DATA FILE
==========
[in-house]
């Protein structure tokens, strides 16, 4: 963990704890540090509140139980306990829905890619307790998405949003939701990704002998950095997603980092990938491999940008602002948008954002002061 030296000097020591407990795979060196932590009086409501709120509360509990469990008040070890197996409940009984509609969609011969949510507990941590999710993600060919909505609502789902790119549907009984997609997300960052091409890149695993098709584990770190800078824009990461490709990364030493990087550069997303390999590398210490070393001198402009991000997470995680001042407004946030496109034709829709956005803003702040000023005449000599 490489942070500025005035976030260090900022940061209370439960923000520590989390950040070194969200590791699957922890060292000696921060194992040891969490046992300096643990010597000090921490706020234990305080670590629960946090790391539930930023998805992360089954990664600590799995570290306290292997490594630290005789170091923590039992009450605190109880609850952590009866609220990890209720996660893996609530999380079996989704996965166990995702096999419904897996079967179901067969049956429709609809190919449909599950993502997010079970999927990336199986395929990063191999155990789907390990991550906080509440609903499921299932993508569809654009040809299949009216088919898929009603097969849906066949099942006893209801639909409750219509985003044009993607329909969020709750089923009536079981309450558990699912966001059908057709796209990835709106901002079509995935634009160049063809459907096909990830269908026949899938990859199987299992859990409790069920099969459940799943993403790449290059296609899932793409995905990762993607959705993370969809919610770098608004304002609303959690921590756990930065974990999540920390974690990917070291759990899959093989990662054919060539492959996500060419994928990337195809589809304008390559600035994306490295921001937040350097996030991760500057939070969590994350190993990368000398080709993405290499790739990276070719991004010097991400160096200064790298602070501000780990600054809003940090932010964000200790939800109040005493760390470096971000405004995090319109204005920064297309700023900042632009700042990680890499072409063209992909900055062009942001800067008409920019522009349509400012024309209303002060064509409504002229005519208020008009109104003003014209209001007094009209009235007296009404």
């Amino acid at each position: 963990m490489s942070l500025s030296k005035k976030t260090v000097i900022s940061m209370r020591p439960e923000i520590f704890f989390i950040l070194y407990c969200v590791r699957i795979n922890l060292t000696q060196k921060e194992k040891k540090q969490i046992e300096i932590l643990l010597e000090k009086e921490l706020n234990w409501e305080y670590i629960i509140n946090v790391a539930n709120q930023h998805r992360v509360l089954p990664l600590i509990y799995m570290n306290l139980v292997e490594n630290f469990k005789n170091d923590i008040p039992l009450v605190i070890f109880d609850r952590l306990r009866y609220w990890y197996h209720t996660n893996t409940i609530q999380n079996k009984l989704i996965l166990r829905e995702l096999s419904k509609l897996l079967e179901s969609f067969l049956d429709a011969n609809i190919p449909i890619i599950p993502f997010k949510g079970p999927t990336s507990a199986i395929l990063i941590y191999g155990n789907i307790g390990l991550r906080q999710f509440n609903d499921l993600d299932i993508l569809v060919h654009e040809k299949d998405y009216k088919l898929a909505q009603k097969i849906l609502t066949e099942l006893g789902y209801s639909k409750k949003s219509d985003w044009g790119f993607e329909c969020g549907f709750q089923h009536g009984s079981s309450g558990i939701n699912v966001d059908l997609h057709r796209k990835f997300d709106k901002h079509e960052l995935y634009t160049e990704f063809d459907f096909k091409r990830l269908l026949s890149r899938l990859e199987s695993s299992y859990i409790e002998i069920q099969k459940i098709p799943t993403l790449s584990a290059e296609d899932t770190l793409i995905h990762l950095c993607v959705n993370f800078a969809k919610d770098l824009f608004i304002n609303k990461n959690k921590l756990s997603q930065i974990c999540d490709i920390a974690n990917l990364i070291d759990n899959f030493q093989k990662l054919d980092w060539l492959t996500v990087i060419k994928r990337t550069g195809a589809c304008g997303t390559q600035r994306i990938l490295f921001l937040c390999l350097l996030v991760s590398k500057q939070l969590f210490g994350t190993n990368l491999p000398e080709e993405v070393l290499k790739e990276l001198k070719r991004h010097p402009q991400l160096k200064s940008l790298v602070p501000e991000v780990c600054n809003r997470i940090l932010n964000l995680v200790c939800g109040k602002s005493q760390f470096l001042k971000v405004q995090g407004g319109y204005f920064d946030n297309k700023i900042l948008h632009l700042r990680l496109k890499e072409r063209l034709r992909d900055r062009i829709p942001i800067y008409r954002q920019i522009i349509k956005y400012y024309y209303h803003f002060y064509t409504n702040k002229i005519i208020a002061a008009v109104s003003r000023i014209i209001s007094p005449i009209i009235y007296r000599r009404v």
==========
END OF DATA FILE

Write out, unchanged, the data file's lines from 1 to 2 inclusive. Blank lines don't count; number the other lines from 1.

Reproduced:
[in-house]
């Protein structure tokens, strides 16, 4: 963990704890540090509140139980306990829905890619307790998405949003939701990704002998950095997603980092990938491999940008602002948008954002002061 030296000097020591407990795979060196932590009086409501709120509360509990469990008040070890197996409940009984509609969609011969949510507990941590999710993600060919909505609502789902790119549907009984997609997300960052091409890149695993098709584990770190800078824009990461490709990364030493990087550069997303390999590398210490070393001198402009991000997470995680001042407004946030496109034709829709956005803003702040000023005449000599 490489942070500025005035976030260090900022940061209370439960923000520590989390950040070194969200590791699957922890060292000696921060194992040891969490046992300096643990010597000090921490706020234990305080670590629960946090790391539930930023998805992360089954990664600590799995570290306290292997490594630290005789170091923590039992009450605190109880609850952590009866609220990890209720996660893996609530999380079996989704996965166990995702096999419904897996079967179901067969049956429709609809190919449909599950993502997010079970999927990336199986395929990063191999155990789907390990991550906080509440609903499921299932993508569809654009040809299949009216088919898929009603097969849906066949099942006893209801639909409750219509985003044009993607329909969020709750089923009536079981309450558990699912966001059908057709796209990835709106901002079509995935634009160049063809459907096909990830269908026949899938990859199987299992859990409790069920099969459940799943993403790449290059296609899932793409995905990762993607959705993370969809919610770098608004304002609303959690921590756990930065974990999540920390974690990917070291759990899959093989990662054919060539492959996500060419994928990337195809589809304008390559600035994306490295921001937040350097996030991760500057939070969590994350190993990368000398080709993405290499790739990276070719991004010097991400160096200064790298602070501000780990600054809003940090932010964000200790939800109040005493760390470096971000405004995090319109204005920064297309700023900042632009700042990680890499072409063209992909900055062009942001800067008409920019522009349509400012024309209303002060064509409504002229005519208020008009109104003003014209209001007094009209009235007296009404």